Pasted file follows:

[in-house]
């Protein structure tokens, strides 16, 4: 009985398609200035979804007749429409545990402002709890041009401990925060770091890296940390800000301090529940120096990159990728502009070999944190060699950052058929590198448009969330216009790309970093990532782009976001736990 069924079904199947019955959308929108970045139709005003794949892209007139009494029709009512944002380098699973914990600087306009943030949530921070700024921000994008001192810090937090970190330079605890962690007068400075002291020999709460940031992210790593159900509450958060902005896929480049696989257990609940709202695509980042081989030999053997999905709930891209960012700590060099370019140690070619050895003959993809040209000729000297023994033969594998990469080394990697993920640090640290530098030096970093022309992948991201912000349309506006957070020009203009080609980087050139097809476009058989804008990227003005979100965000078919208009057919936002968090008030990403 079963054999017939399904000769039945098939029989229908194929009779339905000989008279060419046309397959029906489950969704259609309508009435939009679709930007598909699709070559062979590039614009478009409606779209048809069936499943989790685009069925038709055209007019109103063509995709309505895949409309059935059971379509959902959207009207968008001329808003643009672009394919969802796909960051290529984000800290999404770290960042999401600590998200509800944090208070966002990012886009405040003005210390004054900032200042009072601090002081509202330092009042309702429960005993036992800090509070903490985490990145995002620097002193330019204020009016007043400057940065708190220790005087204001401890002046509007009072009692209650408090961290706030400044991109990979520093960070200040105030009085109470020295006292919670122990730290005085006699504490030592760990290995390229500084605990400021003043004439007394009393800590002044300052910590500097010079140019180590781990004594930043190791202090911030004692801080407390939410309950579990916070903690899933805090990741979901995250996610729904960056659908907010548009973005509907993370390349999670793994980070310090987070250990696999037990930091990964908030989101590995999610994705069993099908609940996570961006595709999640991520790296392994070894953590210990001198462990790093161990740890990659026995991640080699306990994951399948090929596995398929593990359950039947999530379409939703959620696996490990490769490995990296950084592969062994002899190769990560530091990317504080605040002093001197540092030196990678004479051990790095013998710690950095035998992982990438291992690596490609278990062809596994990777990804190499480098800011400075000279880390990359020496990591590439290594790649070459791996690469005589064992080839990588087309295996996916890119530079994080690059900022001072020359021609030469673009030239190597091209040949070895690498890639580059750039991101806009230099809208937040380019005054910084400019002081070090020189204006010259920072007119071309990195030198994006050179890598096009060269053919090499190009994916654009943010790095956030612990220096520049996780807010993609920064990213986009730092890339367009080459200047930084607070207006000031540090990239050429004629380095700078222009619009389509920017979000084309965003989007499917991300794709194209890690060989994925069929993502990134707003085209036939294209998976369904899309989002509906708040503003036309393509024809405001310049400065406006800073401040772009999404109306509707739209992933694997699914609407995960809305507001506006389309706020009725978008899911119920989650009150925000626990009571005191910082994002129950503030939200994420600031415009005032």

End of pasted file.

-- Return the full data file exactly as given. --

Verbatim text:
[in-house]
């Protein structure tokens, strides 16, 4: 009985398609200035979804007749429409545990402002709890041009401990925060770091890296940390800000301090529940120096990159990728502009070999944190060699950052058929590198448009969330216009790309970093990532782009976001736990 069924079904199947019955959308929108970045139709005003794949892209007139009494029709009512944002380098699973914990600087306009943030949530921070700024921000994008001192810090937090970190330079605890962690007068400075002291020999709460940031992210790593159900509450958060902005896929480049696989257990609940709202695509980042081989030999053997999905709930891209960012700590060099370019140690070619050895003959993809040209000729000297023994033969594998990469080394990697993920640090640290530098030096970093022309992948991201912000349309506006957070020009203009080609980087050139097809476009058989804008990227003005979100965000078919208009057919936002968090008030990403 079963054999017939399904000769039945098939029989229908194929009779339905000989008279060419046309397959029906489950969704259609309508009435939009679709930007598909699709070559062979590039614009478009409606779209048809069936499943989790685009069925038709055209007019109103063509995709309505895949409309059935059971379509959902959207009207968008001329808003643009672009394919969802796909960051290529984000800290999404770290960042999401600590998200509800944090208070966002990012886009405040003005210390004054900032200042009072601090002081509202330092009042309702429960005993036992800090509070903490985490990145995002620097002193330019204020009016007043400057940065708190220790005087204001401890002046509007009072009692209650408090961290706030400044991109990979520093960070200040105030009085109470020295006292919670122990730290005085006699504490030592760990290995390229500084605990400021003043004439007394009393800590002044300052910590500097010079140019180590781990004594930043190791202090911030004692801080407390939410309950579990916070903690899933805090990741979901995250996610729904960056659908907010548009973005509907993370390349999670793994980070310090987070250990696999037990930091990964908030989101590995999610994705069993099908609940996570961006595709999640991520790296392994070894953590210990001198462990790093161990740890990659026995991640080699306990994951399948090929596995398929593990359950039947999530379409939703959620696996490990490769490995990296950084592969062994002899190769990560530091990317504080605040002093001197540092030196990678004479051990790095013998710690950095035998992982990438291992690596490609278990062809596994990777990804190499480098800011400075000279880390990359020496990591590439290594790649070459791996690469005589064992080839990588087309295996996916890119530079994080690059900022001072020359021609030469673009030239190597091209040949070895690498890639580059750039991101806009230099809208937040380019005054910084400019002081070090020189204006010259920072007119071309990195030198994006050179890598096009060269053919090499190009994916654009943010790095956030612990220096520049996780807010993609920064990213986009730092890339367009080459200047930084607070207006000031540090990239050429004629380095700078222009619009389509920017979000084309965003989007499917991300794709194209890690060989994925069929993502990134707003085209036939294209998976369904899309989002509906708040503003036309393509024809405001310049400065406006800073401040772009999404109306509707739209992933694997699914609407995960809305507001506006389309706020009725978008899911119920989650009150925000626990009571005191910082994002129950503030939200994420600031415009005032």